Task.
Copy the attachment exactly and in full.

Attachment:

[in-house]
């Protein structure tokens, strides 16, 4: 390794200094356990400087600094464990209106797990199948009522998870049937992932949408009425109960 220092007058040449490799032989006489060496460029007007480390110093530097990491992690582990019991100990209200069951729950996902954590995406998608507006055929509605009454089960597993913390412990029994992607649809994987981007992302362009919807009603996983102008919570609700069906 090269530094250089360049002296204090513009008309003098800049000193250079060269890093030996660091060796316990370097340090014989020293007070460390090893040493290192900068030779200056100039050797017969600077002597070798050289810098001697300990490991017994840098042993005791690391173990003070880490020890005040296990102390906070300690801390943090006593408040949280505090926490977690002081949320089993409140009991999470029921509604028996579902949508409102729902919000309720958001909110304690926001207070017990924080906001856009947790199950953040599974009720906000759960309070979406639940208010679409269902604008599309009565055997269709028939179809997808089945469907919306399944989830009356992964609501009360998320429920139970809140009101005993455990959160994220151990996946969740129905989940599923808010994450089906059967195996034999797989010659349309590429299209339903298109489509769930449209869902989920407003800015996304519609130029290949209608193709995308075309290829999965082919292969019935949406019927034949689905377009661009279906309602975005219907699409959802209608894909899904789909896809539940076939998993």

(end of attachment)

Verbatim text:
[in-house]
């Protein structure tokens, strides 16, 4: 390794200094356990400087600094464990209106797990199948009522998870049937992932949408009425109960 220092007058040449490799032989006489060496460029007007480390110093530097990491992690582990019991100990209200069951729950996902954590995406998608507006055929509605009454089960597993913390412990029994992607649809994987981007992302362009919807009603996983102008919570609700069906 090269530094250089360049002296204090513009008309003098800049000193250079060269890093030996660091060796316990370097340090014989020293007070460390090893040493290192900068030779200056100039050797017969600077002597070798050289810098001697300990490991017994840098042993005791690391173990003070880490020890005040296990102390906070300690801390943090006593408040949280505090926490977690002081949320089993409140009991999470029921509604028996579902949508409102729902919000309720958001909110304690926001207070017990924080906001856009947790199950953040599974009720906000759960309070979406639940208010679409269902604008599309009565055997269709028939179809997808089945469907919306399944989830009356992964609501009360998320429920139970809140009101005993455990959160994220151990996946969740129905989940599923808010994450089906059967195996034999797989010659349309590429299209339903298109489509769930449209869902989920407003800015996304519609130029290949209608193709995308075309290829999965082919292969019935949406019927034949689905377009661009279906309602975005219907699409959802209608894909899904789909896809539940076939998993």